UX Audits: Uncovering the good, the bad and the ugly.
A website is a sophisticated entity. It needs to be focused as much on target users as a client’s business. Our UX and usability team uses every tool at our disposal to make sure websites do exactly what our clients want, and create compelling experiences for users.
Carrying out UX audits on existing sites exposes elements which might not be working or perhaps uncover areas for improvement, and almost always identifies opportunities to consider. We’ll use tools and analytics to look at way users navigate the site, explore content and interact with our clients. By interpreting user journeys and behaviour, we’re able to make actionable recommendations that will improve user experience and the overall performance of the website.
A UX audit is a valuable exercise that should really be carried out on a regular basis. User behaviour and business strategy tends to evolve, and so websites should evolve to match.
Bringing websites to life early on the design process allows clients to gauge the look and feel of the website, and enables our team to plan and refine effective user journeys and content delivery. Creating detailed detailed wireframes has played an increasingly important role in the overall design process and wireframes have now become arguably the key stage in planning. We place wireframing firmly in the rationale zone of our design activity, and as such see the process as the route to answering very specific task model questions.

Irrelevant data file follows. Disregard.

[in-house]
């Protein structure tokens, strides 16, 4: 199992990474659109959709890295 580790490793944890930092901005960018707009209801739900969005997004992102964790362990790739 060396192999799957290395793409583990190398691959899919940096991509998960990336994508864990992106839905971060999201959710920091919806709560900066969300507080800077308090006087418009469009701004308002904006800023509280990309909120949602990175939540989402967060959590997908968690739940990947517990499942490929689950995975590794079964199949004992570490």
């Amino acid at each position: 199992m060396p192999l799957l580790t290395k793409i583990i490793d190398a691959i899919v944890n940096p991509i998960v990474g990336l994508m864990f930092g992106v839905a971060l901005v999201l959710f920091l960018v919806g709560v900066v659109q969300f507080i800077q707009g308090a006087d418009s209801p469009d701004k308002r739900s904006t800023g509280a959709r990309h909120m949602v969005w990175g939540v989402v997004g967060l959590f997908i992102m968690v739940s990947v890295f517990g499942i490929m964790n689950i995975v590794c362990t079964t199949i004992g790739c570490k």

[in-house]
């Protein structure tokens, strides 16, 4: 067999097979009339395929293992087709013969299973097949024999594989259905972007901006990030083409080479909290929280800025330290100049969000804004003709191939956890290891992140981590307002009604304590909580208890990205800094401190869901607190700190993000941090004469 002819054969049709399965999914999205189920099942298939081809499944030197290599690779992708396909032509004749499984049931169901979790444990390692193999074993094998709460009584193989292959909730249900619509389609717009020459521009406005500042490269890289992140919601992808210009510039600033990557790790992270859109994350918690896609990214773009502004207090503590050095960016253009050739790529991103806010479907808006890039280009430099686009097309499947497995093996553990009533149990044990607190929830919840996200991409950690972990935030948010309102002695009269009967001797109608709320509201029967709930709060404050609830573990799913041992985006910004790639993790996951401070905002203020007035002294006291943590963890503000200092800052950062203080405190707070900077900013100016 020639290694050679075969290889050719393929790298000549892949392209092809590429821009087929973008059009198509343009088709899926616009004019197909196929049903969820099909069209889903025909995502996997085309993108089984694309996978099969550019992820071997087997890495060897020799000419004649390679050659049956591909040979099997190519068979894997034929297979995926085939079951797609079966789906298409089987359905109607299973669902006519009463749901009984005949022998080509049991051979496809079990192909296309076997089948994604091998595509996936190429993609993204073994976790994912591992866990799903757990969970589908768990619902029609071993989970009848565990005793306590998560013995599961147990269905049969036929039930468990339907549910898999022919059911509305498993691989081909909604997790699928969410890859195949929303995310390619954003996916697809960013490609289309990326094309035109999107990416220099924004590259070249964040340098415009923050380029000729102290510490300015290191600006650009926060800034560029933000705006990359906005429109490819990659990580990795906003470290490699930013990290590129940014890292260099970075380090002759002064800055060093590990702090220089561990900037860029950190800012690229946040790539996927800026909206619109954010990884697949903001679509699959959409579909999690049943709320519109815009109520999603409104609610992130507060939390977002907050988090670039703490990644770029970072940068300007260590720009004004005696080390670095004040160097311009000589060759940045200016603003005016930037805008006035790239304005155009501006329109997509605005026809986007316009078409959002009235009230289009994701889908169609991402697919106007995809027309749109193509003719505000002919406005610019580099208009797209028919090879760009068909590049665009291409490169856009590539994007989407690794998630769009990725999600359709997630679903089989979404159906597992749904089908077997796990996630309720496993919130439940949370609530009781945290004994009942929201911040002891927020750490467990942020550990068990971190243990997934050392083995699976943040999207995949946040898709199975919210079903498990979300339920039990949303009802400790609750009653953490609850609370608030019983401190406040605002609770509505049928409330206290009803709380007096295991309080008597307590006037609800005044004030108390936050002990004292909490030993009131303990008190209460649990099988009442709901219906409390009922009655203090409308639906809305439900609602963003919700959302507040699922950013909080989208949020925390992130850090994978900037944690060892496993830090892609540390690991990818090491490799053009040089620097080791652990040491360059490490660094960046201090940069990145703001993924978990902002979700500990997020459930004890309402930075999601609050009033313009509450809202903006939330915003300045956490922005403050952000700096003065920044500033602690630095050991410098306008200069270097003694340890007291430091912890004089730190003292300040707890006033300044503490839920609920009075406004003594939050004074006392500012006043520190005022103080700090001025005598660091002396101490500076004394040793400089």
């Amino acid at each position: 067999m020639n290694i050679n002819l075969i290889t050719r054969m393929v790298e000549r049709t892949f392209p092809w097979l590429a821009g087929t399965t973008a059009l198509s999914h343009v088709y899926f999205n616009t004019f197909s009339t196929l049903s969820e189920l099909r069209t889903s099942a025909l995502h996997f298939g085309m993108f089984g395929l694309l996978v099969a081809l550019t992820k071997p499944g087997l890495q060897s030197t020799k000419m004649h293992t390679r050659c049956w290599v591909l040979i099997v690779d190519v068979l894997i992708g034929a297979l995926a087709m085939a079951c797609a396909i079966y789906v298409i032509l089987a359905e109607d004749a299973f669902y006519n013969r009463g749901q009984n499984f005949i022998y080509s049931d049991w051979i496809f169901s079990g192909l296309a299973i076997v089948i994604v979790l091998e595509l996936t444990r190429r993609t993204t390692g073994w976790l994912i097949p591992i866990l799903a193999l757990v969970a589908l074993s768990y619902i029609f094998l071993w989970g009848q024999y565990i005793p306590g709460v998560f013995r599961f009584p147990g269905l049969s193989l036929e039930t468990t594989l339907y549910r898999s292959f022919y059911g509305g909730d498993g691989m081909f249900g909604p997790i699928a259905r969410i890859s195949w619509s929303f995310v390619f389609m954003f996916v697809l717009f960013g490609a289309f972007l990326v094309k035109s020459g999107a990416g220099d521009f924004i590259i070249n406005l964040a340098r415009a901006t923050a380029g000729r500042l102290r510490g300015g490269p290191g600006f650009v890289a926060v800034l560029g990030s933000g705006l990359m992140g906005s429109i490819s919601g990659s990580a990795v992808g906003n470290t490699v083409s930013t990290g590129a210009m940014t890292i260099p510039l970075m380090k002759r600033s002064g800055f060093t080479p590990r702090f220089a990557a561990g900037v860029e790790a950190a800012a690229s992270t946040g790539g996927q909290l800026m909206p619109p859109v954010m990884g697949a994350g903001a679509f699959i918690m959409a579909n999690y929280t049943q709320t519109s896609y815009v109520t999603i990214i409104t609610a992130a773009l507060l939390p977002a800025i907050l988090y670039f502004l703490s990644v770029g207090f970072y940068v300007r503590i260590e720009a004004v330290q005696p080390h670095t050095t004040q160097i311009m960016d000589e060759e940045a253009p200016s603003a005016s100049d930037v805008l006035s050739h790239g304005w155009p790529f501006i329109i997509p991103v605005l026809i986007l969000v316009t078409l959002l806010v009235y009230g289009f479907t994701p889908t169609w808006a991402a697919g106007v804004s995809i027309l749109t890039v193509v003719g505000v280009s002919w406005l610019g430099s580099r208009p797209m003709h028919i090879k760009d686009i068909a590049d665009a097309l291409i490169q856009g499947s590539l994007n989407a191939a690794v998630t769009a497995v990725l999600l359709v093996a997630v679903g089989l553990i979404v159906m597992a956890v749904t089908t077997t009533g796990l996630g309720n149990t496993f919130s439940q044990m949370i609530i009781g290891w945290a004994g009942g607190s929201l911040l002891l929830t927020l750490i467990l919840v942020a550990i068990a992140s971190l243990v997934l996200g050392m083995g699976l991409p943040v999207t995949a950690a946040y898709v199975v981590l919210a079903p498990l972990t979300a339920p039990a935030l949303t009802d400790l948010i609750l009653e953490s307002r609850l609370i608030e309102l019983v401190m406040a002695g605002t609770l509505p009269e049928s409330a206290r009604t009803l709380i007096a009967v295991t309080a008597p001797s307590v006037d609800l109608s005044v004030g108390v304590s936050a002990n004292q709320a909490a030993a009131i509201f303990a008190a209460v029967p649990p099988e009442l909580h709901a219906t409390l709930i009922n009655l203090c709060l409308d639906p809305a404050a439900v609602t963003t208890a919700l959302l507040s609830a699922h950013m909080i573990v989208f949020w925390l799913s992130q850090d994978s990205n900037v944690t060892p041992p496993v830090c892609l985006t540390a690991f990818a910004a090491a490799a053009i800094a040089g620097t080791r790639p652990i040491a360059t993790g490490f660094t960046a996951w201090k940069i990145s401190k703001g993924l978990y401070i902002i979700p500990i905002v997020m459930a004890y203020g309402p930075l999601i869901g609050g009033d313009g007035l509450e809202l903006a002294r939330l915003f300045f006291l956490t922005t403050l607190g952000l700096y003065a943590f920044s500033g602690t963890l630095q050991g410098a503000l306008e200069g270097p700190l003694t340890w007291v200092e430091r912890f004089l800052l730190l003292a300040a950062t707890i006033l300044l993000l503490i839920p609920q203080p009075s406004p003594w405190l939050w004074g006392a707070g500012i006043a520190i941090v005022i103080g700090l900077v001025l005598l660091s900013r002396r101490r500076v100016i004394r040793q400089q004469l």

Our design and UX teams work closely from the outset, aligning objectives – including design, client and user experience – and key output goals. The design team communicates conceptual designs and approach to navigation and page construction technology to the UX team. This insight informs architecture creation, and prompts detailed low fidelity, high fidelity and interactive wireframes.
We typically work on the Low Fidelity wireframes together with our UX and Visual Design teams and in many cases with our client team in the same sessions. Low-Fi wireframes are used to explore the different content types that will be included in the new website and to plan out where the key pages of the website are and their overall role in the UX. Because we will have both the IA and Concept design in place we can work quickly to produce an overarching set of portraits for pages that helps confirm how we approach navigational complexities and the use of technology to overcome these.
Axure is our preferred tool to use when building testable wireframes. The Axure platform and our expertise in using it means we can develop shareable, near-html testable user journeys across key pages. Interactive and immersive prototypes can be used as part of a validated testing programme quickly and cost effectively without going to the additional time and cost of producing final artwork or writing code. Great for our studio, and great for clients!